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Red Tide by GM Ford

RED TIDE is a thriller by Seattle based GM Ford. Ford has shifted gears from a series about a PI to one about Frank Corso, disgraced journalist. When over a hundred people die in a Seattle bus tunnel, the city fathers know that terrorists have struck. The town is hosting an international conference on bio-terrorism. This comes in handy later on.

Meanwhile Meg, the Illustrated Woman, Corso’s once and future lover, finds a corpse on her kitchen floor. It’s the man who covered her from head to toe with tattoes in a previous novel, Blind Eye. While she deals with that, Corso invades the bus tunnel to discover what’s really happening in underground Seattle.

Don’t ask why, he’s the protagonist. Ford has adopted to the thriller genre perhaps all too well. We meet a lot of characters including ‘Parka Boy’, a local newscaster. His career is in jeopardy; his boss calls him ‘Jimbo.’ Jimbo has a nice speech near the novel’s conclusion; he’s mad as hell and won’t wear his parka on Snoqualmie Pass the next time it snows.

The genesis of the story is the Bhopal disaster in 1984. Corso is an interesting character, and Meg’s story is bizarre and intriguing. The book is crowded with point of view characters whose principal task is to remind us that the official response to most emergencies is utter confusion. The pace is fast, the weird science is interesting, and the climax suitably complex. Keep your A-Z Seattle maps handy; East Republican and East Mercer don’t intersect.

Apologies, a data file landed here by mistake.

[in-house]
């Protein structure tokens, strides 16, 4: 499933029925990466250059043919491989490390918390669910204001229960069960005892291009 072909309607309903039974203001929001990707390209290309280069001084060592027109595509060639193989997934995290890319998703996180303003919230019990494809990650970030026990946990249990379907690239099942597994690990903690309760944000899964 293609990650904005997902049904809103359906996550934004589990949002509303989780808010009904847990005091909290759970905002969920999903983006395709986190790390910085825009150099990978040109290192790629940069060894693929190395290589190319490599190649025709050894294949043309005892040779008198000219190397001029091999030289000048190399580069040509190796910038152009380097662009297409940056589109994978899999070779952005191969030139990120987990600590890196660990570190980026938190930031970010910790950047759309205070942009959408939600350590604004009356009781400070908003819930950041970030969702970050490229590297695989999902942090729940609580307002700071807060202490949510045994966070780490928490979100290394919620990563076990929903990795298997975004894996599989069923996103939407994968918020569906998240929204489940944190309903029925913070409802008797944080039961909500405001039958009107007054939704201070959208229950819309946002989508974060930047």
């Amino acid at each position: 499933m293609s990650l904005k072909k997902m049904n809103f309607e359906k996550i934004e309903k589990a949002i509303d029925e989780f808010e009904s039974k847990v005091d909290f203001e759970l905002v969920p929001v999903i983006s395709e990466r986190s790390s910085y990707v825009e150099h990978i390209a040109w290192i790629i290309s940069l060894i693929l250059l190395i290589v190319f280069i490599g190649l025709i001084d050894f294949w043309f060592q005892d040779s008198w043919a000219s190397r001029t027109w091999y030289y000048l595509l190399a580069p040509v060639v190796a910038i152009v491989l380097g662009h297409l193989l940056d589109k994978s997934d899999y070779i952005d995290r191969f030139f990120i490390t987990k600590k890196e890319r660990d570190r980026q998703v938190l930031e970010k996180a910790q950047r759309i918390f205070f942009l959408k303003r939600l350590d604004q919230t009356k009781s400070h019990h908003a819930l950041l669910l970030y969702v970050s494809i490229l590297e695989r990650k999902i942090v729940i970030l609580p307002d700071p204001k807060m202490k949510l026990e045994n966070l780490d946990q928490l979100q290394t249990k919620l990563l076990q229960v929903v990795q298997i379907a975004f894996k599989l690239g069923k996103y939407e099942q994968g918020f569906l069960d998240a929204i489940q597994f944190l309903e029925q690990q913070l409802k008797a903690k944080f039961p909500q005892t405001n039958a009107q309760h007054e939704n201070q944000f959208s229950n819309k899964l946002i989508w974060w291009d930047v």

RED TIDE employs a lot of thriller technique that pushes pacing, but ultimately diminishes the reader’s emotional involvement. We see the story through too many eyes; Corso and Meg are the most interesting characters. When we’re with them, Ford’s skills as a writer emerge. Much of the rest feels like screenplay scenes; this has film adaptation written all over it. Roll em.

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Red Tide by GM Ford

RED TIDE is a thriller by Seattle based GM Ford. Ford has shifted gears from a series about a PI to one about Frank Corso, disgraced journalist. When over a hundred people die in a Seattle bus tunnel, the city fathers know that terrorists have struck. The town is hosting an international conference on bio-terrorism. This comes in handy later on.

Meanwhile Meg, the Illustrated Woman, Corso’s once and future lover, finds a corpse on her kitchen floor. It’s the man who covered her from head to toe with tattoes in a previous novel, Blind Eye. While she deals with that, Corso invades the bus tunnel to discover what’s really happening in underground Seattle.

Don’t ask why, he’s the protagonist. Ford has adopted to the thriller genre perhaps all too well. We meet a lot of characters including ‘Parka Boy’, a local newscaster. His career is in jeopardy; his boss calls him ‘Jimbo.’ Jimbo has a nice speech near the novel’s conclusion; he’s mad as hell and won’t wear his parka on Snoqualmie Pass the next time it snows.

The genesis of the story is the Bhopal disaster in 1984. Corso is an interesting character, and Meg’s story is bizarre and intriguing. The book is crowded with point of view characters whose principal task is to remind us that the official response to most emergencies is utter confusion. The pace is fast, the weird science is interesting, and the climax suitably complex. Keep your A-Z Seattle maps handy; East Republican and East Mercer don’t intersect.

RED TIDE employs a lot of thriller technique that pushes pacing, but ultimately diminishes the reader’s emotional involvement. We see the story through too many eyes; Corso and Meg are the most interesting characters. When we’re with them, Ford’s skills as a writer emerge. Much of the rest feels like screenplay scenes; this has film adaptation written all over it. Roll em.

Previous

Morning Links

Next

Is The Plot Against America Implausible?

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